Dubai: Leaving behind the impact of COVID-19 outbreak, GCC economies are poised for a strong rebound supported by accelerated efforts towards economic diversification, according to a recent MUFG research note.
Decade-old concept of GCC relying on oil and gas has led to overdependence on energy prices, an underdeveloped private sector and low productivity growth. The impact of pandemic on the regional economies is driving the region to a path towards a new economic model.
‘This time is different’
“We are taking comfort that the “this time is different” mantra is bearing fruit – vigour of authorities to realise transformation strategies is gaining speed,” said Ehsan Khoman, Head of Emerging Markets Research – EMEA, MUFG.
Diversification will require patience given the scale of the structural shifts at hand, but impediments to investments and productivity is being reversed.
The MUFG report notes that the cyclical tailwinds stemming from robust vaccination programmes and ongoing re-openings of economies are offering the region the space for strong recovery. With the oil prices remaining firm, deficits are narrowing and funding flows are strong.
Saudi and UAE lead
Saudi Arabia and the UAE are forecasted to lead GCC’s real GDP growth in 2021 given its recovery in non-oil GDP, with a rebound in domestic demand, higher investment levels.
According to MUFG, although the UAE’s full year GDP has yet to be released for 2020 and there is no consolidated data for 2021, high frequency indicators continue to point to a cycle that has turned significantly.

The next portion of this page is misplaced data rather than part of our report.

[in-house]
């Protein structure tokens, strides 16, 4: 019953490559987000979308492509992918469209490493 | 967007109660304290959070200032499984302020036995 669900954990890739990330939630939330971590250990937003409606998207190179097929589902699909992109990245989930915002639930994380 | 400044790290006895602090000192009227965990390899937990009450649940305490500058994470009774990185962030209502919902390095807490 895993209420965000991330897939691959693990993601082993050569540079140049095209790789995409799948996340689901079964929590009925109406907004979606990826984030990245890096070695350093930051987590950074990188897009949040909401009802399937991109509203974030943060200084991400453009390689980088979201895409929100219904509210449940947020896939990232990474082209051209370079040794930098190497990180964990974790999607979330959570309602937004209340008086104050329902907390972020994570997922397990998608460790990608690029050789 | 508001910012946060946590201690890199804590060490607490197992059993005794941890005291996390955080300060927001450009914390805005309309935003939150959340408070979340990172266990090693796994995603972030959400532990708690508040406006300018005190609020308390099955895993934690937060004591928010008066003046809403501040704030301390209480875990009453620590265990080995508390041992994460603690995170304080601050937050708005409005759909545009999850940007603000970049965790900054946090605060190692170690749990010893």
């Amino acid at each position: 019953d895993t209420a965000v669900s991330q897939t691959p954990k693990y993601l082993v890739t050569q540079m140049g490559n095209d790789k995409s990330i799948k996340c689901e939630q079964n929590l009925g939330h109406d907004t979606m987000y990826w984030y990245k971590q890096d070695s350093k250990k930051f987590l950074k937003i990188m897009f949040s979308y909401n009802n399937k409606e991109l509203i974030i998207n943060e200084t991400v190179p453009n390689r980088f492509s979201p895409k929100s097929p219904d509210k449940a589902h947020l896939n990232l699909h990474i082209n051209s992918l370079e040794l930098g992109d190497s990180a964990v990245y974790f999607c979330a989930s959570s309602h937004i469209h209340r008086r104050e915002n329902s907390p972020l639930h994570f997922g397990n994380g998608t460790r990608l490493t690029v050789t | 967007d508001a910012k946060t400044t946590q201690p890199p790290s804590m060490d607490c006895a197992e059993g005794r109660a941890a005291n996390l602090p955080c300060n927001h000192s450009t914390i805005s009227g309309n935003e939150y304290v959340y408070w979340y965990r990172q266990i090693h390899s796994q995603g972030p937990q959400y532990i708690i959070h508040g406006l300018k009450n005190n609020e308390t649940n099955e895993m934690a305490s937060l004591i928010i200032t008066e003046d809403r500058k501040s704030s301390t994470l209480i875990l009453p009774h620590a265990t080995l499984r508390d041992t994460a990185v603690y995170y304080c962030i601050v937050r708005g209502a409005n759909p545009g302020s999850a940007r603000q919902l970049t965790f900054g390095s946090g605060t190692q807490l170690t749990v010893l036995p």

The UAE is exceptionally well placed to catch the first tailwinds of any normalisation in international travel, with the start of World Expo 2020.
MUFG expects UAE’s fiscal policy is likely to loosen as the forecast period wears on, with oil at $70/b all but closing the budget shortfall and structural reforms are set to persist, building on 2020 gains.
Effective COVID-19 management
Data on infections, mortality rate and vaccinations from GCC countries show that the region as whole has been successful in addressing the pandemic effectively. GCC case and fatality numbers remain at negligible levels owing to the rapid speed of vaccine inoculations and prudent reopening strategies.
Following the twin oil-virus shocks, high vaccination rates and ongoing re-openings is spurring GCC’s GDP growth. However the recovery is not uniform across all GCC countries given differing policy responses. While Saudi Arabia and the UAE lead in robust policy response.
According to MUFG’s assessment, accelerating outbreaks of COVID-19 have not weighed on GCC economic activity over time – a testament that individuals have accepted, as mobility levels remain robust despite high cases recently.
At the country level, Saudi Arabia’s mobility remains the stand-out as the only GCC economy with mobility levels those pre-virus, with Bahrain, UAE and Qatar following – Oman and Kuwait remain the laggards.
“Surge in oil prices is having a transformational impact on GCC external account positions, boosting national savings and offering forex support,” said Khoman.